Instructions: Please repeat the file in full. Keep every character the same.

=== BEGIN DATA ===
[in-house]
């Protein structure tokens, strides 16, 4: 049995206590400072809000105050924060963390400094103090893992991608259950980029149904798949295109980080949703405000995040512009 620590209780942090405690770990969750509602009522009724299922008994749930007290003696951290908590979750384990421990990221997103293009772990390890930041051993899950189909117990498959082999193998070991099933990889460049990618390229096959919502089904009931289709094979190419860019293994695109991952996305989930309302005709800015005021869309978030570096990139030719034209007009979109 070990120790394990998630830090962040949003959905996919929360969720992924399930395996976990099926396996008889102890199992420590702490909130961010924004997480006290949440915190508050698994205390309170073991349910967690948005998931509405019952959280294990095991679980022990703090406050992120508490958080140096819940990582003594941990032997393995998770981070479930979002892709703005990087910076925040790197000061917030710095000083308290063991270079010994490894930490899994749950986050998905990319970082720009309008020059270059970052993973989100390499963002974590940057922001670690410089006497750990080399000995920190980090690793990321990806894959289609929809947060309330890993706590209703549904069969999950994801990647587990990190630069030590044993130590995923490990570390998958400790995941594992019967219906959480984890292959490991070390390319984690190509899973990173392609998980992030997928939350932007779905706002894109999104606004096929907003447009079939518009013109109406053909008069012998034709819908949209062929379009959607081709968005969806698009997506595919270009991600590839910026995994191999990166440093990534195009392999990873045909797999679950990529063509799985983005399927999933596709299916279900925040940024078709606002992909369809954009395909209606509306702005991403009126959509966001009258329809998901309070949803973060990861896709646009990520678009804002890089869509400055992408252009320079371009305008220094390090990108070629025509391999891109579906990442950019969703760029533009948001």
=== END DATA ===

[in-house]
């Protein structure tokens, strides 16, 4: 049995206590400072809000105050924060963390400094103090893992991608259950980029149904798949295109980080949703405000995040512009 620590209780942090405690770990969750509602009522009724299922008994749930007290003696951290908590979750384990421990990221997103293009772990390890930041051993899950189909117990498959082999193998070991099933990889460049990618390229096959919502089904009931289709094979190419860019293994695109991952996305989930309302005709800015005021869309978030570096990139030719034209007009979109 070990120790394990998630830090962040949003959905996919929360969720992924399930395996976990099926396996008889102890199992420590702490909130961010924004997480006290949440915190508050698994205390309170073991349910967690948005998931509405019952959280294990095991679980022990703090406050992120508490958080140096819940990582003594941990032997393995998770981070479930979002892709703005990087910076925040790197000061917030710095000083308290063991270079010994490894930490899994749950986050998905990319970082720009309008020059270059970052993973989100390499963002974590940057922001670690410089006497750990080399000995920190980090690793990321990806894959289609929809947060309330890993706590209703549904069969999950994801990647587990990190630069030590044993130590995923490990570390998958400790995941594992019967219906959480984890292959490991070390390319984690190509899973990173392609998980992030997928939350932007779905706002894109999104606004096929907003447009079939518009013109109406053909008069012998034709819908949209062929379009959607081709968005969806698009997506595919270009991600590839910026995994191999990166440093990534195009392999990873045909797999679950990529063509799985983005399927999933596709299916279900925040940024078709606002992909369809954009395909209606509306702005991403009126959509966001009258329809998901309070949803973060990861896709646009990520678009804002890089869509400055992408252009320079371009305008220094390090990108070629025509391999891109579906990442950019969703760029533009948001």